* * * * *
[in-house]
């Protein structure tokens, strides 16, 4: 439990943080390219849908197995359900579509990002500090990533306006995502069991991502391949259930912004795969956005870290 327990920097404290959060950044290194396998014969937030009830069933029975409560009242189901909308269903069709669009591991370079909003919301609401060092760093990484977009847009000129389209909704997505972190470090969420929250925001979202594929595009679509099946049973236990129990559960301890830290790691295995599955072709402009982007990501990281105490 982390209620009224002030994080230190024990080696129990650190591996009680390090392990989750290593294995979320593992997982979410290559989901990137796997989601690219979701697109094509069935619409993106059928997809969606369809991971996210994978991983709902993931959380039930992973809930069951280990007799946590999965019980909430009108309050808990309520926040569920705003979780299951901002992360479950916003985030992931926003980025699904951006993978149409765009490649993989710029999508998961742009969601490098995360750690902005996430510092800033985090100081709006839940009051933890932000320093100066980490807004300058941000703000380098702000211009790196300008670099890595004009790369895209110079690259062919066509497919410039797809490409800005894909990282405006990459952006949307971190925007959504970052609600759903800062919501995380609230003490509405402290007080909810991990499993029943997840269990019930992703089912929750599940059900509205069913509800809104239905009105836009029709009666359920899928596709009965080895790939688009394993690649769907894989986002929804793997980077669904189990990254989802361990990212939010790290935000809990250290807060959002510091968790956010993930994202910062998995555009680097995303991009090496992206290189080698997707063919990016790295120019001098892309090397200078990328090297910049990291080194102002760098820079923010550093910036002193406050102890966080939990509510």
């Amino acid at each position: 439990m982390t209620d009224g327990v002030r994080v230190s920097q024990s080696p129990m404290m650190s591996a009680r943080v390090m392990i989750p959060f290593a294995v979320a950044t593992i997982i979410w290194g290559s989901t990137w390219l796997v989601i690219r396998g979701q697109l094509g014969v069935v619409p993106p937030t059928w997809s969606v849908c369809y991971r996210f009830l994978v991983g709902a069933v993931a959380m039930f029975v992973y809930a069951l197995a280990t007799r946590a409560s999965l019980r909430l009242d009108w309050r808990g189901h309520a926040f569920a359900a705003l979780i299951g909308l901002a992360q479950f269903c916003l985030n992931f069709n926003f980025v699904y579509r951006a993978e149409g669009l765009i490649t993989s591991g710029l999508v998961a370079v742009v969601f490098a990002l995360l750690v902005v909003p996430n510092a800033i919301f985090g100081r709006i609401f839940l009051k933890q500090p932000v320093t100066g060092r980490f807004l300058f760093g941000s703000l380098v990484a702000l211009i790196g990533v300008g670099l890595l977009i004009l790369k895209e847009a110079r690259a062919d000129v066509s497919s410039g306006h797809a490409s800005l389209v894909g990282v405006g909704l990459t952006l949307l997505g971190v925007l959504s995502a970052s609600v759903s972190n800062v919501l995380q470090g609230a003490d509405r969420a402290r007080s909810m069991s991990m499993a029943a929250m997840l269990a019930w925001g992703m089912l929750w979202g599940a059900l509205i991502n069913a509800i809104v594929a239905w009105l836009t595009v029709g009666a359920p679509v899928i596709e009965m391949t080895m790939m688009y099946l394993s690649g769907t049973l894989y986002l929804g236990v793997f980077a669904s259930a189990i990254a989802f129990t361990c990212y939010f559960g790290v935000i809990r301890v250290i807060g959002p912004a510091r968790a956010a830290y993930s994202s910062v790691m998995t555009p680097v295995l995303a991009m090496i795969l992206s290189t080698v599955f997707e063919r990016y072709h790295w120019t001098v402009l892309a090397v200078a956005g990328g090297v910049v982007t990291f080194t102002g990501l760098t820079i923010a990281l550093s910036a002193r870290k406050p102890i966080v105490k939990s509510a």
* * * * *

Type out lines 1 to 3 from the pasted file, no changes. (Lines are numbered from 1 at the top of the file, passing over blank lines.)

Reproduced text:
[in-house]
């Protein structure tokens, strides 16, 4: 439990943080390219849908197995359900579509990002500090990533306006995502069991991502391949259930912004795969956005870290 327990920097404290959060950044290194396998014969937030009830069933029975409560009242189901909308269903069709669009591991370079909003919301609401060092760093990484977009847009000129389209909704997505972190470090969420929250925001979202594929595009679509099946049973236990129990559960301890830290790691295995599955072709402009982007990501990281105490 982390209620009224002030994080230190024990080696129990650190591996009680390090392990989750290593294995979320593992997982979410290559989901990137796997989601690219979701697109094509069935619409993106059928997809969606369809991971996210994978991983709902993931959380039930992973809930069951280990007799946590999965019980909430009108309050808990309520926040569920705003979780299951901002992360479950916003985030992931926003980025699904951006993978149409765009490649993989710029999508998961742009969601490098995360750690902005996430510092800033985090100081709006839940009051933890932000320093100066980490807004300058941000703000380098702000211009790196300008670099890595004009790369895209110079690259062919066509497919410039797809490409800005894909990282405006990459952006949307971190925007959504970052609600759903800062919501995380609230003490509405402290007080909810991990499993029943997840269990019930992703089912929750599940059900509205069913509800809104239905009105836009029709009666359920899928596709009965080895790939688009394993690649769907894989986002929804793997980077669904189990990254989802361990990212939010790290935000809990250290807060959002510091968790956010993930994202910062998995555009680097995303991009090496992206290189080698997707063919990016790295120019001098892309090397200078990328090297910049990291080194102002760098820079923010550093910036002193406050102890966080939990509510």
């Amino acid at each position: 439990m982390t209620d009224g327990v002030r994080v230190s920097q024990s080696p129990m404290m650190s591996a009680r943080v390090m392990i989750p959060f290593a294995v979320a950044t593992i997982i979410w290194g290559s989901t990137w390219l796997v989601i690219r396998g979701q697109l094509g014969v069935v619409p993106p937030t059928w997809s969606v849908c369809y991971r996210f009830l994978v991983g709902a069933v993931a959380m039930f029975v992973y809930a069951l197995a280990t007799r946590a409560s999965l019980r909430l009242d009108w309050r808990g189901h309520a926040f569920a359900a705003l979780i299951g909308l901002a992360q479950f269903c916003l985030n992931f069709n926003f980025v699904y579509r951006a993978e149409g669009l765009i490649t993989s591991g710029l999508v998961a370079v742009v969601f490098a990002l995360l750690v902005v909003p996430n510092a800033i919301f985090g100081r709006i609401f839940l009051k933890q500090p932000v320093t100066g060092r980490f807004l300058f760093g941000s703000l380098v990484a702000l211009i790196g990533v300008g670099l890595l977009i004009l790369k895209e847009a110079r690259a062919d000129v066509s497919s410039g306006h797809a490409s800005l389209v894909g990282v405006g909704l990459t952006l949307l997505g971190v925007l959504s995502a970052s609600v759903s972190n800062v919501l995380q470090g609230a003490d509405r969420a402290r007080s909810m069991s991990m499993a029943a929250m997840l269990a019930w925001g992703m089912l929750w979202g599940a059900l509205i991502n069913a509800i809104v594929a239905w009105l836009t595009v029709g009666a359920p679509v899928i596709e009965m391949t080895m790939m688009y099946l394993s690649g769907t049973l894989y986002l929804g236990v793997f980077a669904s259930a189990i990254a989802f129990t361990c990212y939010f559960g790290v935000i809990r301890v250290i807060g959002p912004a510091r968790a956010a830290y993930s994202s910062v790691m998995t555009p680097v295995l995303a991009m090496i795969l992206s290189t080698v599955f997707e063919r990016y072709h790295w120019t001098v402009l892309a090397v200078a956005g990328g090297v910049v982007t990291f080194t102002g990501l760098t820079i923010a990281l550093s910036a002193r870290k406050p102890i966080v105490k939990s509510a």